Using Augmented Reality To Improve Local History Collections

We’ve Made Local History Collections Accessible, Now Let’s Make Them Fun!
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With the Pokemon GO craze in full swing, many libraries are looking to capitalize on the phenomenon. While there are ways for libraries to benefit directly (see my prior article here), there is also the potential to incorporate the underlying augmented reality technology to great effect!

Augmented reality, for those unfamiliar, is defined as a live direct or indirect view of a physical, real-world environment whose elements are augmented (or supplemented) by computer-generated sensory input such as sound, video, graphics or GPS data. In the case of Pokemon GO, a game world is formed from your actual GPS data, and Pokemon are layered over your camera’s view. So just how could libraries use augmented reality to improve their local history collection?

Many libraries maintain digitized (and physical) copies of historical photos, documents, newspapers and other media. When digitized, this media is made accessible via the internet, and ideally, is placed on a website that is mobile responsive. As digitized media, there is only so much interactivity that takes place. With social media integration or by posting media directly on a library maintained Facebook page, we can start conversations, but it’s hardly the immersive experience that a local history collection could be. In short, we’ve made local history collections accessible–but we’ve hardly made them fun!

Now imagine your library publishes a local history app. Opening the app displays a GPS map with markers indicating a local history cache. Once you reach a cache, you could have an amazing multimedia experience. Looking through your mobile device’s camera, you view historical photos that are layered over the very location you stand at, perhaps answering the question “What was here before Starbucks?” Exploring further, you could access a description of the photo, or even listen to a snippet of oral history pertaining to the location! This makes your history collection an immersive experience rather than something more akin to research!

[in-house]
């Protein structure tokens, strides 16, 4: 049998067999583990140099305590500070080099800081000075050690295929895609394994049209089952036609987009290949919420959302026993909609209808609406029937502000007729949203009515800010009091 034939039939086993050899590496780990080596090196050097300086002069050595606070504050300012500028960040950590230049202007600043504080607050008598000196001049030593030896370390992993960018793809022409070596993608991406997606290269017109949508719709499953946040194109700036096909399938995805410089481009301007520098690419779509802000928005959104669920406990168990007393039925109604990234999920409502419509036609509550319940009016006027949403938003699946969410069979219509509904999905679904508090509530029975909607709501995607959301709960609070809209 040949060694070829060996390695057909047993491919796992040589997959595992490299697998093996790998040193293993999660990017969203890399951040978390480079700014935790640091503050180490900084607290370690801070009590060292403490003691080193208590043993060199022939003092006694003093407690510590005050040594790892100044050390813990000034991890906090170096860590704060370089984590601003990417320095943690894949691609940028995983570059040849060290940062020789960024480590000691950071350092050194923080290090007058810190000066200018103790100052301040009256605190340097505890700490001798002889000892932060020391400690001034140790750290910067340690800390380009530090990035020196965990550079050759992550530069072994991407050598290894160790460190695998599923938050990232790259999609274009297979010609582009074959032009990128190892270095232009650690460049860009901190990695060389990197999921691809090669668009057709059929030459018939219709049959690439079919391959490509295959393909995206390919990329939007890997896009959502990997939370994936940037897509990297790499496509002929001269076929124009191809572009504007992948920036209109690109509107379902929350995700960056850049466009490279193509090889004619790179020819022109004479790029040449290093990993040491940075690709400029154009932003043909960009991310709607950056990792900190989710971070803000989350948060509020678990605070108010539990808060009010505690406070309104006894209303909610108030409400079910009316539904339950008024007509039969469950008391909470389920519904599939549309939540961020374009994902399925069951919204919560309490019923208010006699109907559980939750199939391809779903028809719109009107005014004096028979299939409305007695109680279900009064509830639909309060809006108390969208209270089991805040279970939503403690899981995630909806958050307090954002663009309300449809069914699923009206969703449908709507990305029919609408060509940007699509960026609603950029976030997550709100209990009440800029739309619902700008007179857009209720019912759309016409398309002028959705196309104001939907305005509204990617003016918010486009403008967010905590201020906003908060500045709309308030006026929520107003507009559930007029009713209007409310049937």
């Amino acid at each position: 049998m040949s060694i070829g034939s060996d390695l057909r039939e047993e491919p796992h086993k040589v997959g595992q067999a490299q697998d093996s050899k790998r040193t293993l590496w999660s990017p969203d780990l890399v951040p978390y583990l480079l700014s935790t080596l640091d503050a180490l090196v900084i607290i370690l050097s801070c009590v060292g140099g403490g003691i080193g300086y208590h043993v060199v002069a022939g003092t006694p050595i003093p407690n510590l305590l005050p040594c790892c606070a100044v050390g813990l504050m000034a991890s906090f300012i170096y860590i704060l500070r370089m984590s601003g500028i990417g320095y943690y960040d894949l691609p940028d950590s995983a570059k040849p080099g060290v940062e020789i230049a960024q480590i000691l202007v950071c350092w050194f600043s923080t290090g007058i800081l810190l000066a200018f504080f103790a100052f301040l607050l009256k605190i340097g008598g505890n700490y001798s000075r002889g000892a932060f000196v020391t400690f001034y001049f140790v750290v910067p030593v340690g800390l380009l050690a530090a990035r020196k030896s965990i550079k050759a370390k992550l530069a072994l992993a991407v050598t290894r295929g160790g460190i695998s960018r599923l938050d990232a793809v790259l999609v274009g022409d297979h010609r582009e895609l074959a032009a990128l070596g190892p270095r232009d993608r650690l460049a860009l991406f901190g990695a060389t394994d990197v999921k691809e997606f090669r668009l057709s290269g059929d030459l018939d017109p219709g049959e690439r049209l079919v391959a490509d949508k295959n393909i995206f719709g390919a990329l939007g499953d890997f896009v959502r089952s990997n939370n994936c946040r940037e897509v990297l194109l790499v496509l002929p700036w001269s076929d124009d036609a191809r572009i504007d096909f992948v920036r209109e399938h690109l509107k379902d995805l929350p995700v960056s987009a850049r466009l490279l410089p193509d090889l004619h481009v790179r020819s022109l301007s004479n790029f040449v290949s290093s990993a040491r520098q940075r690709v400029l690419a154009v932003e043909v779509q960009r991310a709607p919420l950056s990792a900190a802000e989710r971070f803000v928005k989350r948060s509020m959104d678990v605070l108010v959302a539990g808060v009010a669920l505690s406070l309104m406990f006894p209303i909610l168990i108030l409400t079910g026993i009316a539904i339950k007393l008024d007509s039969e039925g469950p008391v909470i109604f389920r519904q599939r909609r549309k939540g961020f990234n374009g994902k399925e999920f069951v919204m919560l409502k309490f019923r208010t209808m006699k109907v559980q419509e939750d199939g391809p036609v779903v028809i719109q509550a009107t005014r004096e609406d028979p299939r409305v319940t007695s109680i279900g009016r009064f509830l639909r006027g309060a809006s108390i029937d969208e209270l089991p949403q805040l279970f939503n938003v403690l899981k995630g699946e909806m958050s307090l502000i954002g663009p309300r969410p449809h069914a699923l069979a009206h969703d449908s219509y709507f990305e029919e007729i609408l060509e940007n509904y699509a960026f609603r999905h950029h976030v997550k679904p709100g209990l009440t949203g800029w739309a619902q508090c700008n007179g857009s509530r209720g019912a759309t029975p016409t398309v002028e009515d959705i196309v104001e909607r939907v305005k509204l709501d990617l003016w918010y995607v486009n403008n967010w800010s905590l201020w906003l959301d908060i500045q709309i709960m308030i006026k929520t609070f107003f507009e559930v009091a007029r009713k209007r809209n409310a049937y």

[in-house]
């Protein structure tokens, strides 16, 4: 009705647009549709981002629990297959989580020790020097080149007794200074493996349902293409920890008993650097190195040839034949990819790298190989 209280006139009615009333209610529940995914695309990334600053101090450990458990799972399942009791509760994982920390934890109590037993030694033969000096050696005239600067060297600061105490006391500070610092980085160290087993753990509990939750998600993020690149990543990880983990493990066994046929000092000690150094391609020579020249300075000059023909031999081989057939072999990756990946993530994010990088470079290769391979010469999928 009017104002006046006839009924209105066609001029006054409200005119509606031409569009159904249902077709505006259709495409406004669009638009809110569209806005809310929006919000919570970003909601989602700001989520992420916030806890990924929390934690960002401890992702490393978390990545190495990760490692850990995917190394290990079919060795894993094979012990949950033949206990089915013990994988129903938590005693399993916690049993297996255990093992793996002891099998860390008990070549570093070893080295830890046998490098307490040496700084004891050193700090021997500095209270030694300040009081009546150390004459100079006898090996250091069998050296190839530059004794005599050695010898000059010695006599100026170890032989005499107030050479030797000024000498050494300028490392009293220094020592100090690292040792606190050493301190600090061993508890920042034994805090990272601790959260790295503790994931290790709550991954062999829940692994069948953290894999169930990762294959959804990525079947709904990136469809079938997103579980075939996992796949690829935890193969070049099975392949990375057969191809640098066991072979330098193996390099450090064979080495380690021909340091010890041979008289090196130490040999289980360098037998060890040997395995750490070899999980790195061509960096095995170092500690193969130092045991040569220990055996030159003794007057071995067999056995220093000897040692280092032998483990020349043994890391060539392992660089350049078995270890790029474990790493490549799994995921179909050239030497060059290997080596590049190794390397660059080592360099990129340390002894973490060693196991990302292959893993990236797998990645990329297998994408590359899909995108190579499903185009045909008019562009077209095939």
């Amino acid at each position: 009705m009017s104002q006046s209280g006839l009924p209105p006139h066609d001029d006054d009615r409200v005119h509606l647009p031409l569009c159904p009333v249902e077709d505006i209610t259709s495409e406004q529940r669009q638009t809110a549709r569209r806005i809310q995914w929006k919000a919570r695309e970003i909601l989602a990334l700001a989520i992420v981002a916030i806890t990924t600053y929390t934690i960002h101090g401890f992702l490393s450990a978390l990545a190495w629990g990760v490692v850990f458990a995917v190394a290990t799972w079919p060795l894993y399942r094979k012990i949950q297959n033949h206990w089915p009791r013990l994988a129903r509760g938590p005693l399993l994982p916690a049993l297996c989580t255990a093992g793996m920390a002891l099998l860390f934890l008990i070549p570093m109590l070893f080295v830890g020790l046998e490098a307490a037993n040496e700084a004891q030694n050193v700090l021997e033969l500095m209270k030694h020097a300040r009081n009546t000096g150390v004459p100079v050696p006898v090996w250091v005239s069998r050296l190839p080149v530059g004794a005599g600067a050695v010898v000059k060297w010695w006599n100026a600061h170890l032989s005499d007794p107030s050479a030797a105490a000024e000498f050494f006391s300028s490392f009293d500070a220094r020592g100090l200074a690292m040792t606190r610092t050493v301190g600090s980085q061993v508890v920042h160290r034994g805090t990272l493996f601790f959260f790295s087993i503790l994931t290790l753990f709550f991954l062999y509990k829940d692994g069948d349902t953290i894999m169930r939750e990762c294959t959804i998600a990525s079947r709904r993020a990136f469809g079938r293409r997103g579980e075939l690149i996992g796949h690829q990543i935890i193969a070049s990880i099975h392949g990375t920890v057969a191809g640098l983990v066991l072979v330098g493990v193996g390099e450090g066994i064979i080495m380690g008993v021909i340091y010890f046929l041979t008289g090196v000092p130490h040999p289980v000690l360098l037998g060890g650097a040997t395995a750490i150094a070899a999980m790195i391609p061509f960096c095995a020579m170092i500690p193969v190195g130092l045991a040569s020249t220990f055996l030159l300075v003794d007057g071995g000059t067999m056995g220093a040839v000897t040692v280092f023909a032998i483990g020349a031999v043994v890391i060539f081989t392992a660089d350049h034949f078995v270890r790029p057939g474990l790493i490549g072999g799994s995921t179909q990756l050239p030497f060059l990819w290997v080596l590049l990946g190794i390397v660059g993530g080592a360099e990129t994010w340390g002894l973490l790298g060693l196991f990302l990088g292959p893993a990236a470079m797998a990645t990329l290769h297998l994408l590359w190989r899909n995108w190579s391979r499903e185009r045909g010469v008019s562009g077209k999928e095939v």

Returning to Pokemon, we must remember that its successful use of augmented reality is still attached to a thoroughly fun and addicting game. To more fully emulate its successful recipe, a library may wish to add elements of gamification. So what are some game elements we could add to our theoretical local history app?

A person might earn badges for visiting sites within your community, much like punching a passport. There could be trivia challenges. Using the app, people could provide their own written or spoken recollections of your caches, improving the depth and quality of your collection. You could even have time-limited challenges! For example, you may be able to unlock your town’s bicentennial parade only by visiting main street on the Fourth of July holiday weekend!

As the History Channel’s slogan reads, history is “Made Every Day”. A library that wishes to further democratize the process could allow patrons to upload their own media, provide metadata and tag it to their GPS location. With a smartphone, we have all become documentarians! Parades, natural disasters and other occurrences are history that we wish to document–why wait until they are old to do so? By making local history both accessible and fun, we can increase our collection’s engagement with the community, create a greater sense of ownership, boost use and improve its overall quality!

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